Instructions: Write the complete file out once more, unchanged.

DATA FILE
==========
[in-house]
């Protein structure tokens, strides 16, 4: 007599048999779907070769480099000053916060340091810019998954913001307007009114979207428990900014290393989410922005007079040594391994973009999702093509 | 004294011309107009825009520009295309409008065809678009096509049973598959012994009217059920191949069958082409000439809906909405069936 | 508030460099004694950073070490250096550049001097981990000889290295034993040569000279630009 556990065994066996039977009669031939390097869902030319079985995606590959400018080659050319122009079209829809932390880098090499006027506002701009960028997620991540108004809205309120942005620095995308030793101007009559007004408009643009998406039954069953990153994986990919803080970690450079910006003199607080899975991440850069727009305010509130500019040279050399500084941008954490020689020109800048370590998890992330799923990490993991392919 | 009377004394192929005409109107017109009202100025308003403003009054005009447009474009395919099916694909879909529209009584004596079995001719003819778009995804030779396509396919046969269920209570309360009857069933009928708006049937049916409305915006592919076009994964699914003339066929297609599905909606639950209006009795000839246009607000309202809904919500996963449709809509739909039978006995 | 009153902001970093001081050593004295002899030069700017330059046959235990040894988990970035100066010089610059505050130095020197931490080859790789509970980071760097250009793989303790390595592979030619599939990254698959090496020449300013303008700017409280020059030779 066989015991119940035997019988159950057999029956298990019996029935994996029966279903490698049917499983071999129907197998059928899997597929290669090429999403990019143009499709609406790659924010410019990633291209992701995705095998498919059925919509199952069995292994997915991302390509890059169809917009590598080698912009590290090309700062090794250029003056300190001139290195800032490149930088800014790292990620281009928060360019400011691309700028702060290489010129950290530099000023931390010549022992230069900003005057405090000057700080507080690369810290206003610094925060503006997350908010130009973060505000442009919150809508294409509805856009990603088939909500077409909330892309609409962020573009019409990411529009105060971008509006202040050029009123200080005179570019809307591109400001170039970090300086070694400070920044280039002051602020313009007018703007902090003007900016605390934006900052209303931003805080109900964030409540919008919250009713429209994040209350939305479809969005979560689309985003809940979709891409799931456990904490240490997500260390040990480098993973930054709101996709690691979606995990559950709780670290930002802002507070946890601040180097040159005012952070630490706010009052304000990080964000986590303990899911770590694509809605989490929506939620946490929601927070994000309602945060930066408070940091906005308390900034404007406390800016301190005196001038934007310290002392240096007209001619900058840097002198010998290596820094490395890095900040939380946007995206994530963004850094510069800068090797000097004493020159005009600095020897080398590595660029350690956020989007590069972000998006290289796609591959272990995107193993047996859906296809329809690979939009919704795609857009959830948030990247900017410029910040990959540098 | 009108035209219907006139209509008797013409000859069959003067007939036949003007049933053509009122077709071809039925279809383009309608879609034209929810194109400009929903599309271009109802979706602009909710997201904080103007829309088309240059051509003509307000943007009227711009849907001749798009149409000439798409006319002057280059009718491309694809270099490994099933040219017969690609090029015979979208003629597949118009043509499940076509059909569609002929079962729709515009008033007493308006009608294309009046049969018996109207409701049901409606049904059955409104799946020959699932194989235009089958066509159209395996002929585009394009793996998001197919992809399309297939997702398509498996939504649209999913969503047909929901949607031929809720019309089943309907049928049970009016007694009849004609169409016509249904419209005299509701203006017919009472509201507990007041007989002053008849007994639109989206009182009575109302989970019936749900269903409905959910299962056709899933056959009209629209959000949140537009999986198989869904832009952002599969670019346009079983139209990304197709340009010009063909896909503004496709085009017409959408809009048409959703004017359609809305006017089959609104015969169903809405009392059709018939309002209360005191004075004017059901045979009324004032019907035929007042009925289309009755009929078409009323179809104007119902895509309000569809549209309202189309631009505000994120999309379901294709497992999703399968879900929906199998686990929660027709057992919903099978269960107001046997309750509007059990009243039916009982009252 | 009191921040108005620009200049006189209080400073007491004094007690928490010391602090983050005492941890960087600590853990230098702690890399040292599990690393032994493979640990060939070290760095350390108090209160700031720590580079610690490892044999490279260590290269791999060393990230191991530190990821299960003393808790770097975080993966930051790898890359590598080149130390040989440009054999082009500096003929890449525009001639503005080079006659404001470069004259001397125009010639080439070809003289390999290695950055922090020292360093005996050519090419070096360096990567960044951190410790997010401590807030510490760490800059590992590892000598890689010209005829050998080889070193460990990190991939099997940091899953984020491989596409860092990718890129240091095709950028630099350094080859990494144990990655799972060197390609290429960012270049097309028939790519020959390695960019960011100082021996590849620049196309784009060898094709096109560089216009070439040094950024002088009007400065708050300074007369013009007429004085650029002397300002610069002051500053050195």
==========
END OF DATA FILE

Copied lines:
[in-house]
């Protein structure tokens, strides 16, 4: 007599048999779907070769480099000053916060340091810019998954913001307007009114979207428990900014290393989410922005007079040594391994973009999702093509 | 004294011309107009825009520009295309409008065809678009096509049973598959012994009217059920191949069958082409000439809906909405069936 | 508030460099004694950073070490250096550049001097981990000889290295034993040569000279630009 556990065994066996039977009669031939390097869902030319079985995606590959400018080659050319122009079209829809932390880098090499006027506002701009960028997620991540108004809205309120942005620095995308030793101007009559007004408009643009998406039954069953990153994986990919803080970690450079910006003199607080899975991440850069727009305010509130500019040279050399500084941008954490020689020109800048370590998890992330799923990490993991392919 | 009377004394192929005409109107017109009202100025308003403003009054005009447009474009395919099916694909879909529209009584004596079995001719003819778009995804030779396509396919046969269920209570309360009857069933009928708006049937049916409305915006592919076009994964699914003339066929297609599905909606639950209006009795000839246009607000309202809904919500996963449709809509739909039978006995 | 009153902001970093001081050593004295002899030069700017330059046959235990040894988990970035100066010089610059505050130095020197931490080859790789509970980071760097250009793989303790390595592979030619599939990254698959090496020449300013303008700017409280020059030779 066989015991119940035997019988159950057999029956298990019996029935994996029966279903490698049917499983071999129907197998059928899997597929290669090429999403990019143009499709609406790659924010410019990633291209992701995705095998498919059925919509199952069995292994997915991302390509890059169809917009590598080698912009590290090309700062090794250029003056300190001139290195800032490149930088800014790292990620281009928060360019400011691309700028702060290489010129950290530099000023931390010549022992230069900003005057405090000057700080507080690369810290206003610094925060503006997350908010130009973060505000442009919150809508294409509805856009990603088939909500077409909330892309609409962020573009019409990411529009105060971008509006202040050029009123200080005179570019809307591109400001170039970090300086070694400070920044280039002051602020313009007018703007902090003007900016605390934006900052209303931003805080109900964030409540919008919250009713429209994040209350939305479809969005979560689309985003809940979709891409799931456990904490240490997500260390040990480098993973930054709101996709690691979606995990559950709780670290930002802002507070946890601040180097040159005012952070630490706010009052304000990080964000986590303990899911770590694509809605989490929506939620946490929601927070994000309602945060930066408070940091906005308390900034404007406390800016301190005196001038934007310290002392240096007209001619900058840097002198010998290596820094490395890095900040939380946007995206994530963004850094510069800068090797000097004493020159005009600095020897080398590595660029350690956020989007590069972000998006290289796609591959272990995107193993047996859906296809329809690979939009919704795609857009959830948030990247900017410029910040990959540098 | 009108035209219907006139209509008797013409000859069959003067007939036949003007049933053509009122077709071809039925279809383009309608879609034209929810194109400009929903599309271009109802979706602009909710997201904080103007829309088309240059051509003509307000943007009227711009849907001749798009149409000439798409006319002057280059009718491309694809270099490994099933040219017969690609090029015979979208003629597949118009043509499940076509059909569609002929079962729709515009008033007493308006009608294309009046049969018996109207409701049901409606049904059955409104799946020959699932194989235009089958066509159209395996002929585009394009793996998001197919992809399309297939997702398509498996939504649209999913969503047909929901949607031929809720019309089943309907049928049970009016007694009849004609169409016509249904419209005299509701203006017919009472509201507990007041007989002053008849007994639109989206009182009575109302989970019936749900269903409905959910299962056709899933056959009209629209959000949140537009999986198989869904832009952002599969670019346009079983139209990304197709340009010009063909896909503004496709085009017409959408809009048409959703004017359609809305006017089959609104015969169903809405009392059709018939309002209360005191004075004017059901045979009324004032019907035929007042009925289309009755009929078409009323179809104007119902895509309000569809549209309202189309631009505000994120999309379901294709497992999703399968879900929906199998686990929660027709057992919903099978269960107001046997309750509007059990009243039916009982009252 | 009191921040108005620009200049006189209080400073007491004094007690928490010391602090983050005492941890960087600590853990230098702690890399040292599990690393032994493979640990060939070290760095350390108090209160700031720590580079610690490892044999490279260590290269791999060393990230191991530190990821299960003393808790770097975080993966930051790898890359590598080149130390040989440009054999082009500096003929890449525009001639503005080079006659404001470069004259001397125009010639080439070809003289390999290695950055922090020292360093005996050519090419070096360096990567960044951190410790997010401590807030510490760490800059590992590892000598890689010209005829050998080889070193460990990190991939099997940091899953984020491989596409860092990718890129240091095709950028630099350094080859990494144990990655799972060197390609290429960012270049097309028939790519020959390695960019960011100082021996590849620049196309784009060898094709096109560089216009070439040094950024002088009007400065708050300074007369013009007429004085650029002397300002610069002051500053050195």